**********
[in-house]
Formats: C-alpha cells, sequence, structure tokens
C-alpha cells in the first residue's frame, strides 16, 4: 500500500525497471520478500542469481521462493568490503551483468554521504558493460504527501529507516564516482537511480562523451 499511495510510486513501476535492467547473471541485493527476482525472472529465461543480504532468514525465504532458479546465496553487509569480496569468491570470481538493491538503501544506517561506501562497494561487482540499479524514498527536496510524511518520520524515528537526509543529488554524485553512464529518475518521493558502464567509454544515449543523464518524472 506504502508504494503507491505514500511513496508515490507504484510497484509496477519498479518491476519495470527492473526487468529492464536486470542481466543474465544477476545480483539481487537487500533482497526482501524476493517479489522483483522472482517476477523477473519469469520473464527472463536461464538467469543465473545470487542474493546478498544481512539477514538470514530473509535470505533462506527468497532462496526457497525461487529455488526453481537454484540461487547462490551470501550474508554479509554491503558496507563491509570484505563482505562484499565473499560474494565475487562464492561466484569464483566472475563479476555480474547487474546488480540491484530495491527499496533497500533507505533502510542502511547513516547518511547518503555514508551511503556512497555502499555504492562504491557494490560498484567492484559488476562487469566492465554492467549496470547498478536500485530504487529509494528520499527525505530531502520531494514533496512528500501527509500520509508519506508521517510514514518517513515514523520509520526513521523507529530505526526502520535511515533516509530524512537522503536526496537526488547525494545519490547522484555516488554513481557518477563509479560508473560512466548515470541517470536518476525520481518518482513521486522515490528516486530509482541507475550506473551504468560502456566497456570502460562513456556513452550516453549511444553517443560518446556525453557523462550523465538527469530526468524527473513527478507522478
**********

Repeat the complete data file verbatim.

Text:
[in-house]
Formats: C-alpha cells, sequence, structure tokens
C-alpha cells in the first residue's frame, strides 16, 4: 500500500525497471520478500542469481521462493568490503551483468554521504558493460504527501529507516564516482537511480562523451 499511495510510486513501476535492467547473471541485493527476482525472472529465461543480504532468514525465504532458479546465496553487509569480496569468491570470481538493491538503501544506517561506501562497494561487482540499479524514498527536496510524511518520520524515528537526509543529488554524485553512464529518475518521493558502464567509454544515449543523464518524472 506504502508504494503507491505514500511513496508515490507504484510497484509496477519498479518491476519495470527492473526487468529492464536486470542481466543474465544477476545480483539481487537487500533482497526482501524476493517479489522483483522472482517476477523477473519469469520473464527472463536461464538467469543465473545470487542474493546478498544481512539477514538470514530473509535470505533462506527468497532462496526457497525461487529455488526453481537454484540461487547462490551470501550474508554479509554491503558496507563491509570484505563482505562484499565473499560474494565475487562464492561466484569464483566472475563479476555480474547487474546488480540491484530495491527499496533497500533507505533502510542502511547513516547518511547518503555514508551511503556512497555502499555504492562504491557494490560498484567492484559488476562487469566492465554492467549496470547498478536500485530504487529509494528520499527525505530531502520531494514533496512528500501527509500520509508519506508521517510514514518517513515514523520509520526513521523507529530505526526502520535511515533516509530524512537522503536526496537526488547525494545519490547522484555516488554513481557518477563509479560508473560512466548515470541517470536518476525520481518518482513521486522515490528516486530509482541507475550506473551504468560502456566497456570502460562513456556513452550516453549511444553517443560518446556525453557523462550523465538527469530526468524527473513527478507522478